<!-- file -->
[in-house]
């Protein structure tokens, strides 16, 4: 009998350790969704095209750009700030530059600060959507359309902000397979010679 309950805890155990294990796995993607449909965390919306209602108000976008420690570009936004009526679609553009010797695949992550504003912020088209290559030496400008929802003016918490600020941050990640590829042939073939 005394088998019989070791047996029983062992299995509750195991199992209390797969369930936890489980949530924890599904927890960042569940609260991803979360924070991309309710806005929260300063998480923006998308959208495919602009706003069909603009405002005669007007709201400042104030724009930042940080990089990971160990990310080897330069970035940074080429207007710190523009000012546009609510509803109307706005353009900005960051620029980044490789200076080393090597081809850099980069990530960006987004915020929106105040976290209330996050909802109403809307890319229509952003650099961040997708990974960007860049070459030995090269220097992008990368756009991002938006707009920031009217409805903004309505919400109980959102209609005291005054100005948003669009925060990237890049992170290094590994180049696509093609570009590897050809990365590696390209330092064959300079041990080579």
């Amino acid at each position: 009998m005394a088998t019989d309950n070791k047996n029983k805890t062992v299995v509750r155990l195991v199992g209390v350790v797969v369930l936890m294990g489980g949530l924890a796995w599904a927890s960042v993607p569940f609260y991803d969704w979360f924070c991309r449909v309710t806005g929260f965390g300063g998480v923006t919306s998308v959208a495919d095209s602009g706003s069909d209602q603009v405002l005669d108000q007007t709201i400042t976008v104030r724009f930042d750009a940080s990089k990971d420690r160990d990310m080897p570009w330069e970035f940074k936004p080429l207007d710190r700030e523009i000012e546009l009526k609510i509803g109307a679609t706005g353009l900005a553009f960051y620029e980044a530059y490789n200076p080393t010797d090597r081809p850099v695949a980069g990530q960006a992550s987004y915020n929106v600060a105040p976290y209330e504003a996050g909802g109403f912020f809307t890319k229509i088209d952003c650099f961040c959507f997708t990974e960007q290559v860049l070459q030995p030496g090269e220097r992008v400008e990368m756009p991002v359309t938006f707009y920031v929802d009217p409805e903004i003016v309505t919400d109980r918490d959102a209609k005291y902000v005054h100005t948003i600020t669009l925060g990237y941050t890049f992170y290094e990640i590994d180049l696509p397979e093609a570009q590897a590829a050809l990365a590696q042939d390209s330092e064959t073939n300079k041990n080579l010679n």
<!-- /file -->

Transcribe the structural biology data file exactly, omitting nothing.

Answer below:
[in-house]
């Protein structure tokens, strides 16, 4: 009998350790969704095209750009700030530059600060959507359309902000397979010679 309950805890155990294990796995993607449909965390919306209602108000976008420690570009936004009526679609553009010797695949992550504003912020088209290559030496400008929802003016918490600020941050990640590829042939073939 005394088998019989070791047996029983062992299995509750195991199992209390797969369930936890489980949530924890599904927890960042569940609260991803979360924070991309309710806005929260300063998480923006998308959208495919602009706003069909603009405002005669007007709201400042104030724009930042940080990089990971160990990310080897330069970035940074080429207007710190523009000012546009609510509803109307706005353009900005960051620029980044490789200076080393090597081809850099980069990530960006987004915020929106105040976290209330996050909802109403809307890319229509952003650099961040997708990974960007860049070459030995090269220097992008990368756009991002938006707009920031009217409805903004309505919400109980959102209609005291005054100005948003669009925060990237890049992170290094590994180049696509093609570009590897050809990365590696390209330092064959300079041990080579």
């Amino acid at each position: 009998m005394a088998t019989d309950n070791k047996n029983k805890t062992v299995v509750r155990l195991v199992g209390v350790v797969v369930l936890m294990g489980g949530l924890a796995w599904a927890s960042v993607p569940f609260y991803d969704w979360f924070c991309r449909v309710t806005g929260f965390g300063g998480v923006t919306s998308v959208a495919d095209s602009g706003s069909d209602q603009v405002l005669d108000q007007t709201i400042t976008v104030r724009f930042d750009a940080s990089k990971d420690r160990d990310m080897p570009w330069e970035f940074k936004p080429l207007d710190r700030e523009i000012e546009l009526k609510i509803g109307a679609t706005g353009l900005a553009f960051y620029e980044a530059y490789n200076p080393t010797d090597r081809p850099v695949a980069g990530q960006a992550s987004y915020n929106v600060a105040p976290y209330e504003a996050g909802g109403f912020f809307t890319k229509i088209d952003c650099f961040c959507f997708t990974e960007q290559v860049l070459q030995p030496g090269e220097r992008v400008e990368m756009p991002v359309t938006f707009y920031v929802d009217p409805e903004i003016v309505t919400d109980r918490d959102a209609k005291y902000v005054h100005t948003i600020t669009l925060g990237y941050t890049f992170y290094e990640i590994d180049l696509p397979e093609a570009q590897a590829a050809l990365a590696q042939d390209s330092e064959t073939n300079k041990n080579l010679n």